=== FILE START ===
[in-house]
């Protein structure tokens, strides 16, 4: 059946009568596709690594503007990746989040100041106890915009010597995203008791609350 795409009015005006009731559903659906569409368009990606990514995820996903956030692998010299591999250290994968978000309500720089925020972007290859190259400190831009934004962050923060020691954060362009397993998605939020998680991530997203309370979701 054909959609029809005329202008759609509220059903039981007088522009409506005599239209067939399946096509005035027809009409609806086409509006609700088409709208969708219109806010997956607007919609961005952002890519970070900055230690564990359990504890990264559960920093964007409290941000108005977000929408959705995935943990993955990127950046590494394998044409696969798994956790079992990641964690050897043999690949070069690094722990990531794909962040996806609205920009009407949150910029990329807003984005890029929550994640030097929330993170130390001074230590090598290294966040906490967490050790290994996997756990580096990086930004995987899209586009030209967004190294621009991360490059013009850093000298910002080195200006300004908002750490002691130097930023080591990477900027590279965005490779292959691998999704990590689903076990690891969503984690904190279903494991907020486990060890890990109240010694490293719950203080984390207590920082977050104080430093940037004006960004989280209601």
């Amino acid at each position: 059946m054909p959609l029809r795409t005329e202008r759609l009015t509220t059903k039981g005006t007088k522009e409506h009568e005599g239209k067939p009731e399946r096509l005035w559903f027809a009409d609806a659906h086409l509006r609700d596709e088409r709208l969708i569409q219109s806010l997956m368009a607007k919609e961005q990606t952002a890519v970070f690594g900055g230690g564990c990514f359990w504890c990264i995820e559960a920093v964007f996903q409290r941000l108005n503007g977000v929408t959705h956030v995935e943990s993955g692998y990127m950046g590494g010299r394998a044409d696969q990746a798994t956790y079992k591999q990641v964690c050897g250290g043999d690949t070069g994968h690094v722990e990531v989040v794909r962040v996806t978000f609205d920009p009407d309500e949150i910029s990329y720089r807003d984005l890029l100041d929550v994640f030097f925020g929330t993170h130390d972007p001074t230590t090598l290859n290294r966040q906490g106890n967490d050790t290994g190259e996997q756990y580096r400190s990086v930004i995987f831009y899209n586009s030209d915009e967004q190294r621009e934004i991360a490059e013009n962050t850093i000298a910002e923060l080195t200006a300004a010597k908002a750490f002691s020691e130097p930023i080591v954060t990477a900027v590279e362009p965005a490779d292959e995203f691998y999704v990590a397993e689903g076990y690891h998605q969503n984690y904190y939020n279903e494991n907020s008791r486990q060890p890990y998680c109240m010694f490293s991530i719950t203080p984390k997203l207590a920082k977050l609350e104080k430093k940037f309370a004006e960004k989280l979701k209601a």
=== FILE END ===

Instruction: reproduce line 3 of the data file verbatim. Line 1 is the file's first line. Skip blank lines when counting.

């Amino acid at each position: 059946m054909p959609l029809r795409t005329e202008r759609l009015t509220t059903k039981g005006t007088k522009e409506h009568e005599g239209k067939p009731e399946r096509l005035w559903f027809a009409d609806a659906h086409l509006r609700d596709e088409r709208l969708i569409q219109s806010l997956m368009a607007k919609e961005q990606t952002a890519v970070f690594g900055g230690g564990c990514f359990w504890c990264i995820e559960a920093v964007f996903q409290r941000l108005n503007g977000v929408t959705h956030v995935e943990s993955g692998y990127m950046g590494g010299r394998a044409d696969q990746a798994t956790y079992k591999q990641v964690c050897g250290g043999d690949t070069g994968h690094v722990e990531v989040v794909r962040v996806t978000f609205d920009p009407d309500e949150i910029s990329y720089r807003d984005l890029l100041d929550v994640f030097f925020g929330t993170h130390d972007p001074t230590t090598l290859n290294r966040q906490g106890n967490d050790t290994g190259e996997q756990y580096r400190s990086v930004i995987f831009y899209n586009s030209d915009e967004q190294r621009e934004i991360a490059e013009n962050t850093i000298a910002e923060l080195t200006a300004a010597k908002a750490f002691s020691e130097p930023i080591v954060t990477a900027v590279e362009p965005a490779d292959e995203f691998y999704v990590a397993e689903g076990y690891h998605q969503n984690y904190y939020n279903e494991n907020s008791r486990q060890p890990y998680c109240m010694f490293s991530i719950t203080p984390k997203l207590a920082k977050l609350e104080k430093k940037f309370a004006e960004k989280l979701k209601a």